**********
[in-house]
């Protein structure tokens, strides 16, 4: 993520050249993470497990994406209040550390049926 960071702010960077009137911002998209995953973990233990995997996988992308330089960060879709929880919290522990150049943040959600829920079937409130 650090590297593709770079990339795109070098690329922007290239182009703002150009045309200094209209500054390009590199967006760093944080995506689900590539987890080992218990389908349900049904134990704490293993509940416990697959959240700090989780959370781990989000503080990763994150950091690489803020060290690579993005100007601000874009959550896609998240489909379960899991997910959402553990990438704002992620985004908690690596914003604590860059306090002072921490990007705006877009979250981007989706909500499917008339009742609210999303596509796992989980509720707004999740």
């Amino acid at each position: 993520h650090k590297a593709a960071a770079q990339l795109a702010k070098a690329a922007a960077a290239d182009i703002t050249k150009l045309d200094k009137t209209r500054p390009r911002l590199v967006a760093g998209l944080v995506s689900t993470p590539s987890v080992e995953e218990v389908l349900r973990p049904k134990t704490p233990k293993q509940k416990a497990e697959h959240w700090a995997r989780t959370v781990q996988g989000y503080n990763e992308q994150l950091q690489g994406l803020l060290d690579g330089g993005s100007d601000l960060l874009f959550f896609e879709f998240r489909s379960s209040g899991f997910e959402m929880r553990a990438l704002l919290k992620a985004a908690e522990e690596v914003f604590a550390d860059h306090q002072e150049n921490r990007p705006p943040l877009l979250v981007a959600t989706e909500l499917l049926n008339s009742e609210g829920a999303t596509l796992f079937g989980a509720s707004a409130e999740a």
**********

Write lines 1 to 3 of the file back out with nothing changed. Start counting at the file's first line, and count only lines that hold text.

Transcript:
[in-house]
């Protein structure tokens, strides 16, 4: 993520050249993470497990994406209040550390049926 960071702010960077009137911002998209995953973990233990995997996988992308330089960060879709929880919290522990150049943040959600829920079937409130 650090590297593709770079990339795109070098690329922007290239182009703002150009045309200094209209500054390009590199967006760093944080995506689900590539987890080992218990389908349900049904134990704490293993509940416990697959959240700090989780959370781990989000503080990763994150950091690489803020060290690579993005100007601000874009959550896609998240489909379960899991997910959402553990990438704002992620985004908690690596914003604590860059306090002072921490990007705006877009979250981007989706909500499917008339009742609210999303596509796992989980509720707004999740």
């Amino acid at each position: 993520h650090k590297a593709a960071a770079q990339l795109a702010k070098a690329a922007a960077a290239d182009i703002t050249k150009l045309d200094k009137t209209r500054p390009r911002l590199v967006a760093g998209l944080v995506s689900t993470p590539s987890v080992e995953e218990v389908l349900r973990p049904k134990t704490p233990k293993q509940k416990a497990e697959h959240w700090a995997r989780t959370v781990q996988g989000y503080n990763e992308q994150l950091q690489g994406l803020l060290d690579g330089g993005s100007d601000l960060l874009f959550f896609e879709f998240r489909s379960s209040g899991f997910e959402m929880r553990a990438l704002l919290k992620a985004a908690e522990e690596v914003f604590a550390d860059h306090q002072e150049n921490r990007p705006p943040l877009l979250v981007a959600t989706e909500l499917l049926n008339s009742e609210g829920a999303t596509l796992f079937g989980a509720s707004a409130e999740a």